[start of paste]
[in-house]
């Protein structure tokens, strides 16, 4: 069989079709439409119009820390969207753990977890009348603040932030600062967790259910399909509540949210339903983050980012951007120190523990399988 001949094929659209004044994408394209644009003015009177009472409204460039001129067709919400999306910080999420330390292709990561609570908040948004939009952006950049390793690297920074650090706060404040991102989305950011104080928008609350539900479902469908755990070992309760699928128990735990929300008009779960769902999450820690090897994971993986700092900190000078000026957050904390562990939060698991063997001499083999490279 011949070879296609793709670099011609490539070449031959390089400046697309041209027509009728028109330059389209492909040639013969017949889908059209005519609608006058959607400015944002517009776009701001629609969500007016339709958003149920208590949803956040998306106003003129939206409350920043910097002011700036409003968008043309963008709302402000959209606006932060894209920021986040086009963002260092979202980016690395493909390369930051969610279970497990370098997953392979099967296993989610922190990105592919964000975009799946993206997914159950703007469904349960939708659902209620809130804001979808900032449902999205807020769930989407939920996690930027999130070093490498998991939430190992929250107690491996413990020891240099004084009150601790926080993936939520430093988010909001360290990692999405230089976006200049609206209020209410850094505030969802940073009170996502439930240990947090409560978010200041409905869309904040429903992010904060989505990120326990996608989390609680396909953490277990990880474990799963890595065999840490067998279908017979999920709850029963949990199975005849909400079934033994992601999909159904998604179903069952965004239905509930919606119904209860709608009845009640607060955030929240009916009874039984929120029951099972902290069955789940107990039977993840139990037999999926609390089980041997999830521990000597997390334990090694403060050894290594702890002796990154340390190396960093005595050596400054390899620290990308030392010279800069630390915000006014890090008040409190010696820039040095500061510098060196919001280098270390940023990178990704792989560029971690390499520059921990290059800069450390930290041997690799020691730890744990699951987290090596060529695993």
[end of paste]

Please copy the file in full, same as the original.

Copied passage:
[in-house]
């Protein structure tokens, strides 16, 4: 069989079709439409119009820390969207753990977890009348603040932030600062967790259910399909509540949210339903983050980012951007120190523990399988 001949094929659209004044994408394209644009003015009177009472409204460039001129067709919400999306910080999420330390292709990561609570908040948004939009952006950049390793690297920074650090706060404040991102989305950011104080928008609350539900479902469908755990070992309760699928128990735990929300008009779960769902999450820690090897994971993986700092900190000078000026957050904390562990939060698991063997001499083999490279 011949070879296609793709670099011609490539070449031959390089400046697309041209027509009728028109330059389209492909040639013969017949889908059209005519609608006058959607400015944002517009776009701001629609969500007016339709958003149920208590949803956040998306106003003129939206409350920043910097002011700036409003968008043309963008709302402000959209606006932060894209920021986040086009963002260092979202980016690395493909390369930051969610279970497990370098997953392979099967296993989610922190990105592919964000975009799946993206997914159950703007469904349960939708659902209620809130804001979808900032449902999205807020769930989407939920996690930027999130070093490498998991939430190992929250107690491996413990020891240099004084009150601790926080993936939520430093988010909001360290990692999405230089976006200049609206209020209410850094505030969802940073009170996502439930240990947090409560978010200041409905869309904040429903992010904060989505990120326990996608989390609680396909953490277990990880474990799963890595065999840490067998279908017979999920709850029963949990199975005849909400079934033994992601999909159904998604179903069952965004239905509930919606119904209860709608009845009640607060955030929240009916009874039984929120029951099972902290069955789940107990039977993840139990037999999926609390089980041997999830521990000597997390334990090694403060050894290594702890002796990154340390190396960093005595050596400054390899620290990308030392010279800069630390915000006014890090008040409190010696820039040095500061510098060196919001280098270390940023990178990704792989560029971690390499520059921990290059800069450390930290041997690799020691730890744990699951987290090596060529695993």